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Why Soil Health Is Important to Growing a Garden

Why Soil Health Is Important to Growing a Garden

Guest post by William DeMille

William DeMille is the director of Georgic Development for Monticello College in Utah, and he’s also our newest contributor to the Survival Training blog. His upcoming Feed Your Family Boot Camp is a great chance to learn about planting fall gardens to help you feed your family through the winter.

Three simple questions with 3 simple answers:

What does the term soil health mean?


The simple answer is that healthy soil grows plants without the use of fertilizers. Most soils can grow plants with fertilizers and amendments but only the healthiest soils can give us beautiful vegetables, grains, fruits, and flowers without plant foods (fertilizer) added to the soil. Why not just buy the fertilizer? Fertilizer is currently the biggest expense for farmers. Within 3 to 5 years, farmers can wean themselves from this expense and drastically increase their profitability. But what about a home gardener who spends less than $100 a year on fertilizer? Two things to think about 1- Many people believe the nutrition of the plants is better when grown on healthy soils instead of soil that requires fertilizer. I think this is true and the plant tastes better too. 2 - In times of shortages or rationing having healthy soil that does not require man-made soil additives is always a good idea. I think the COVID problems taught our modern generation that we are not past the possibility of fertilizer shortages or governmental controls.

How do people create healthy soil?

redwood forest

Here is another simple answer: We create the healthiest soils by mimicking nature. Old forests like the redwoods in California create more energy for plant growth every day than what people can create on our most productive farms. Therefore it makes sense to me that mimicking a natural system like the redwoods is the best way to create healthy soil. But what do we actually do? Cover the ground with two things: first, a lot of growing healthy plants and second, a thick layer of decomposing plants. Keep plants growing in the soil as much as possible. Why living and dead plants? Because living plants leak sugars through their roots into the soil to feed beneficial microbes. Decomposing plants feed the good microbes as well as the rot down. Microbes want food, water and a home like every other living thing. In return for the food from the plants, the microbes give plants all the nutrients they need for healthy growth.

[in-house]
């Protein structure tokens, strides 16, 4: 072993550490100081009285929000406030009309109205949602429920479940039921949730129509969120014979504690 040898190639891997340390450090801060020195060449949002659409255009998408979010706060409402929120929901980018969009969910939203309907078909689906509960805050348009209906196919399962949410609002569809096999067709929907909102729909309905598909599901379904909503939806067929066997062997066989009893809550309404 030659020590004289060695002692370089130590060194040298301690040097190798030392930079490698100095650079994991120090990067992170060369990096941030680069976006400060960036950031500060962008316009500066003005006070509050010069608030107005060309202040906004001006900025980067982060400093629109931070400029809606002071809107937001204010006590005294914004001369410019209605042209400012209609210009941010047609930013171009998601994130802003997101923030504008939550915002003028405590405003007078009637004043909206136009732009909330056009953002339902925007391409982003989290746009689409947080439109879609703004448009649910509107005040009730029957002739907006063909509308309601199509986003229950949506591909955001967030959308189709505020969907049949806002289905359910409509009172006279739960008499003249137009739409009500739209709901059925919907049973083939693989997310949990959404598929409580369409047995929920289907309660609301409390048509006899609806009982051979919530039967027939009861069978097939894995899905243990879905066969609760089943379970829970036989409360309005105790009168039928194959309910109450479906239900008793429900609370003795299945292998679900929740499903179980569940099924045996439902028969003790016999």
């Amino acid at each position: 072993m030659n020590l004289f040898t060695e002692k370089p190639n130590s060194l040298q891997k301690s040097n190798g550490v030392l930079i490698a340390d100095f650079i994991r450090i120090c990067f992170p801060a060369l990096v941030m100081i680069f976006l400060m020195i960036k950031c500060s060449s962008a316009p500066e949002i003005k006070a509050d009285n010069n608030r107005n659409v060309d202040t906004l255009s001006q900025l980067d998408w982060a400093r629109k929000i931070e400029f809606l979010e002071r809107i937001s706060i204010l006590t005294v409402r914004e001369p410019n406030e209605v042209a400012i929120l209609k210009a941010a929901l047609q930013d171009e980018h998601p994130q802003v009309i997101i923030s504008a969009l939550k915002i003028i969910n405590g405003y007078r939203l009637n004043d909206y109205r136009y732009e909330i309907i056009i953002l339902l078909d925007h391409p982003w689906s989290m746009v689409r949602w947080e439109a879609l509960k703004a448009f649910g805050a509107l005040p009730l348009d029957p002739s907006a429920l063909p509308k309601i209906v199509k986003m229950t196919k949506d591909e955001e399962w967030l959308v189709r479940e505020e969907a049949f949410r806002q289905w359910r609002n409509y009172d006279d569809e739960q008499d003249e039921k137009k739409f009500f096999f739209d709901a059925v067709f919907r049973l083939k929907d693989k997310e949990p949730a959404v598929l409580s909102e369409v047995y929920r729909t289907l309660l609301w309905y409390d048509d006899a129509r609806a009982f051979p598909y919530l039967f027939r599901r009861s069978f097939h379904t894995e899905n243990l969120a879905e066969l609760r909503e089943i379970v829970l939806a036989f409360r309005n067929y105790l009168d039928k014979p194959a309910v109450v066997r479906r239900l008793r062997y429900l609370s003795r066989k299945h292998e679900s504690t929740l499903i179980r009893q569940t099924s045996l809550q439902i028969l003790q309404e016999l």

What is happening in healthy soils compared to unhealthy soils?


The simple answer is the beneficial microbes in healthy soils are creating the plant nutrients that the plants need to grow big and strong. In unhealthy soils, there are not enough microbes to create plant foods. The way to get a good population of microbes in the soil is to maintain an inch or two of compost on the soil surface and to keep plants growing on the soil all year round even in the winter if possible. When the soil is unhealthy it is because the soil microbes do not have a home to live in and create plant food. The best microbe home is soil with a cottage cheese texture, this texture is called aggregates. Microbes will make their own aggregated home but when people till the soil, these aggregates are broken up and it compacts the soil killing many of our most loyal farm workers.

By covering the soil with decomposing plant material like wood chips, compost, and grass clippings we keep the soil moist and cool, and the microbes love this condition. Some of the most productive farms in the world are never tilled and seeds and transplants are placed in the soil under the compost layer. In order to prepare a garden for the best harvests, healthiest foods, and the most profitability simply grow a diversity of plants kind of like a jungle, and keep the soil covered with compost.

Healthy soil